She was the first to start laying when they were young; the first to escape the day the coop gate blew open; the first to inspect the new hen house; and our rooster’s favorite. Frankie’s one smart chick: She’s figured out if she roosts early enough in the evening, she can avoid the attentions of the always-ready-at-sunset rooster. I’m convinced Frankie’s the one that lays the torpedo-shaped eggs as well.

Ameraucanas are not as inclined to set on their eggs as much as some breeds. In spite of our rooster, Ozzie’s, efforts, the Sisters have no offspring.

Buckeye hens share nesting and hatching duties on a clutch that includes eggs from each. Buckeyes are a historic poultry breed in danger of extinction. The roosters are said to possess a range of sounds, including one that sounds like a dinosaur’s roar. Perhaps that's what hampers their popularity! Photo by Janet Herring-Sherman.

My friend Stacy has hens more than happy to set. Hers are a heritage breed known as Buckeyes. She currently has three Buckeye hens that insist on setting on the same nest at the same time. They appear not to care whose eggs are whose.

These personable hens share the maternal duty of gently rolling and repositioning the eggs to make sure they incubate nicely. Looks like they engage in chit-chat, too. I wonder if the chicks will imprint and bond with one or all of their moms?

Since Buckeyes are reputed to be as good as or better than cats at mousing, it would seem they’d be a popular choice for country and suburban dwellers. Not so.

Buckeyes are a threatened species on the conservation list compiled by the American Livestock Breeds Conservancy. Since 1977, this organization has been working to keep 180 historic breeds of livestock and poultry from extinction.

Perhaps that’s why these Buckeye hens are so very earnest in their mission to hatch out chicks with burnished red plumage and comical personalities like their own. Even if it takes a village.

A handsome duck dropped in this week. Literally. Right onto the railing of the deck that backs our house. We had the good fortune to be sitting nearby when it arrived. If I hadn’t seen this drake myself, I’d swear this was a photo of a perfectly painted decoy, or a watercolor. Photo by Adam Sherman.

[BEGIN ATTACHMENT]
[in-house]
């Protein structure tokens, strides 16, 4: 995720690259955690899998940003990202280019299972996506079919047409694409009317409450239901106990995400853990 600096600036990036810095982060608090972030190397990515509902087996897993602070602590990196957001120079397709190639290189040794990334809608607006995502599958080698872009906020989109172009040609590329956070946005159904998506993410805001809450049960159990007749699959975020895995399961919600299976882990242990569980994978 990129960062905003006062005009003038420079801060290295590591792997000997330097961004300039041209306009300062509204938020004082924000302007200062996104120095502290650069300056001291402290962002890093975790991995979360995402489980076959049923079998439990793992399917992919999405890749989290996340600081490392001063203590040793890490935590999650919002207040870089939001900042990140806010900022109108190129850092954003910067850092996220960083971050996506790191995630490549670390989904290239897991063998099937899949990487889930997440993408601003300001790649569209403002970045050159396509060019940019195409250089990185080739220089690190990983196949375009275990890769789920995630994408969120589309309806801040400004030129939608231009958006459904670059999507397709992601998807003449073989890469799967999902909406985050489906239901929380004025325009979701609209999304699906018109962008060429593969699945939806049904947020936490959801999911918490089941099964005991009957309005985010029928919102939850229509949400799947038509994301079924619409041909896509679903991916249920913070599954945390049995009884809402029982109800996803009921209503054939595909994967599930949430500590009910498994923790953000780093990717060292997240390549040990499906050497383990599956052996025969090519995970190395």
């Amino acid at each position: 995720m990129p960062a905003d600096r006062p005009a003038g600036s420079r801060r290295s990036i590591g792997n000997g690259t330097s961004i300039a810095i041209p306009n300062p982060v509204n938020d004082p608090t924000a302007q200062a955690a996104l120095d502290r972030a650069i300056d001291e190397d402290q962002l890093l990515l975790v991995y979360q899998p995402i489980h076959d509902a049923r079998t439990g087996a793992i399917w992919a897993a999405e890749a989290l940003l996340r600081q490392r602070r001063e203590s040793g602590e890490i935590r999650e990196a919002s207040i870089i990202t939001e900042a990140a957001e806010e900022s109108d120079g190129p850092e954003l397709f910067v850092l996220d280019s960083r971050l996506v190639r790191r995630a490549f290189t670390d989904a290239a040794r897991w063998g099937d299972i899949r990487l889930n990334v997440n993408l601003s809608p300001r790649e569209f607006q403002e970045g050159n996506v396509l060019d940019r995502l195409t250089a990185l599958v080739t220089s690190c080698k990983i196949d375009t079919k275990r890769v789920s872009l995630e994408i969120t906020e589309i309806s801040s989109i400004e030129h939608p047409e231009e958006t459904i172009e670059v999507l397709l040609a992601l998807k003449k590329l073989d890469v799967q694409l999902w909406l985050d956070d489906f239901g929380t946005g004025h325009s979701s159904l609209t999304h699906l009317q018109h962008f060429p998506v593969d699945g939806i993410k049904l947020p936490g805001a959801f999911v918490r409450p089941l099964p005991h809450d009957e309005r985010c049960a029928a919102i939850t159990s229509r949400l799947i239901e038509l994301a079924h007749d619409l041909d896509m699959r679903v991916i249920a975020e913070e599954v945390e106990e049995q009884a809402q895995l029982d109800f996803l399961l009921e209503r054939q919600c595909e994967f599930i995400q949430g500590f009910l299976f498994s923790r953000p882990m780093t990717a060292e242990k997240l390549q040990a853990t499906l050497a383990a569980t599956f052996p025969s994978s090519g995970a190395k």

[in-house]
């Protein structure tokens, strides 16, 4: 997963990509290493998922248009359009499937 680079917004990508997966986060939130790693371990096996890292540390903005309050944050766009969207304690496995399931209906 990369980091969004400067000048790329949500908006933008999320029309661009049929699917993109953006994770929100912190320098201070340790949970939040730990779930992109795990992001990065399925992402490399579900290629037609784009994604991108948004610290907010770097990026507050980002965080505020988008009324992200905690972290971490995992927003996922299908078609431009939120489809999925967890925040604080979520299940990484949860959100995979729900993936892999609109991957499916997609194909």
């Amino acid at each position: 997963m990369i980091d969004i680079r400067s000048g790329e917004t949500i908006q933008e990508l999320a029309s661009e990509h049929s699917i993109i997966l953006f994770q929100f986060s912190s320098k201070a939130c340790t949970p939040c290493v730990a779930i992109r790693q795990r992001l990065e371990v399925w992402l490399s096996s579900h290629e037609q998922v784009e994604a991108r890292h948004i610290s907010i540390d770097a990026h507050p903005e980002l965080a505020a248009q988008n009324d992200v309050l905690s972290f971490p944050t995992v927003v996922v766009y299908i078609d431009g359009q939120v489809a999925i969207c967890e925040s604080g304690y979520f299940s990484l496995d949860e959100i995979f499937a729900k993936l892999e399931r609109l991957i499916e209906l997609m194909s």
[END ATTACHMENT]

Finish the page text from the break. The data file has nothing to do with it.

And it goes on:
Living in the mountains near a forest, we’re treated to animal sightings pretty frequently. This one was unusual because it occurred just a few feet away from us.

My husband, Jim , and I were watching TV just before sunset when he suddenly became very still and told me not to move. He didn’t want any motion to startle the duck that had just landed on the railing of the deck right outside our tall windows.

At that point, I couldn’t see the duck and thought perhaps Jim was playing a belated April Fools’ trick.

Then, the partially metallic-green head of a male duck came into view. Its webbed feet walked purposefully along the railing.  About 18 inches behind him, along came a female, wearing feathers in more muted tones.

She followed his every move. A few times the drake stopped, turned to face her and kind of pecked at the air around her head. I worried she’d loose her balance and fall. Jim reminded me she could fly.

A new variety of bird seed mix filled the feeder on the deck’s corner, and we think that’s where the pair was headed. We never found out, because a hawk buzzed by and the ducks scattered. I’m guessing the drake was in the courting stage, because once his mate starts to incubate her dozen or so eggs, he’ll leave her to it and join an all-male flock.

I’m puzzled as to the type of duck this is: When compared to images of Mallards and Wood Ducks, it doesn’t quite match. Wonder if ducks lay colored eggs?

Have a very  blessed  Easter.